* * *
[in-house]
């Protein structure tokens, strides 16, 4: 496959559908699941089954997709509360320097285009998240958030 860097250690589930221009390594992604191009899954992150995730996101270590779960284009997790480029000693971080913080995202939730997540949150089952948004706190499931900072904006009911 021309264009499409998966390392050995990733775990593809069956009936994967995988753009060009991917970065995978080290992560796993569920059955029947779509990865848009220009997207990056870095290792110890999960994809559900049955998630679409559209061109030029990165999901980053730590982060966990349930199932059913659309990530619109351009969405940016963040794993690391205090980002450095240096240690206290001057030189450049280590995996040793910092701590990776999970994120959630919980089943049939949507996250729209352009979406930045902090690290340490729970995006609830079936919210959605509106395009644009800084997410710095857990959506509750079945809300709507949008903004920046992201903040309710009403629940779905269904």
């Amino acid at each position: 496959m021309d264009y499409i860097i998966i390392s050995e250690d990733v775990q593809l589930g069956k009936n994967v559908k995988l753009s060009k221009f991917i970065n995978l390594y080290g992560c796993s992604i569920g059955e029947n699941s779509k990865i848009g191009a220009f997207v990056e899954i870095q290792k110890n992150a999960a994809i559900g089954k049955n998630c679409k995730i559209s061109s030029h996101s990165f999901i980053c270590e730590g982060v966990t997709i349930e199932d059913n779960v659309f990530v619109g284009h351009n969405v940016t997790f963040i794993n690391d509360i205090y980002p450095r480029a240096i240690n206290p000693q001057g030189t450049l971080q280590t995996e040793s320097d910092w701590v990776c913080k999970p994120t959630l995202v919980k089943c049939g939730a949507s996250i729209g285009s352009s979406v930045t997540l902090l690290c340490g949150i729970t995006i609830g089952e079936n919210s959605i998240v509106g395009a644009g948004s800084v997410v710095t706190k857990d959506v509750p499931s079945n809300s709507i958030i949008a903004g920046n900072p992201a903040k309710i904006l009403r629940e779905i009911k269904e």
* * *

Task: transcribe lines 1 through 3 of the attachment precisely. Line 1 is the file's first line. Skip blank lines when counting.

[in-house]
């Protein structure tokens, strides 16, 4: 496959559908699941089954997709509360320097285009998240958030 860097250690589930221009390594992604191009899954992150995730996101270590779960284009997790480029000693971080913080995202939730997540949150089952948004706190499931900072904006009911 021309264009499409998966390392050995990733775990593809069956009936994967995988753009060009991917970065995978080290992560796993569920059955029947779509990865848009220009997207990056870095290792110890999960994809559900049955998630679409559209061109030029990165999901980053730590982060966990349930199932059913659309990530619109351009969405940016963040794993690391205090980002450095240096240690206290001057030189450049280590995996040793910092701590990776999970994120959630919980089943049939949507996250729209352009979406930045902090690290340490729970995006609830079936919210959605509106395009644009800084997410710095857990959506509750079945809300709507949008903004920046992201903040309710009403629940779905269904």
């Amino acid at each position: 496959m021309d264009y499409i860097i998966i390392s050995e250690d990733v775990q593809l589930g069956k009936n994967v559908k995988l753009s060009k221009f991917i970065n995978l390594y080290g992560c796993s992604i569920g059955e029947n699941s779509k990865i848009g191009a220009f997207v990056e899954i870095q290792k110890n992150a999960a994809i559900g089954k049955n998630c679409k995730i559209s061109s030029h996101s990165f999901i980053c270590e730590g982060v966990t997709i349930e199932d059913n779960v659309f990530v619109g284009h351009n969405v940016t997790f963040i794993n690391d509360i205090y980002p450095r480029a240096i240690n206290p000693q001057g030189t450049l971080q280590t995996e040793s320097d910092w701590v990776c913080k999970p994120t959630l995202v919980k089943c049939g939730a949507s996250i729209g285009s352009s979406v930045t997540l902090l690290c340490g949150i729970t995006i609830g089952e079936n919210s959605i998240v509106g395009a644009g948004s800084v997410v710095t706190k857990d959506v509750p499931s079945n809300s709507i958030i949008a903004g920046n900072p992201a903040k309710i904006l009403r629940e779905i009911k269904e």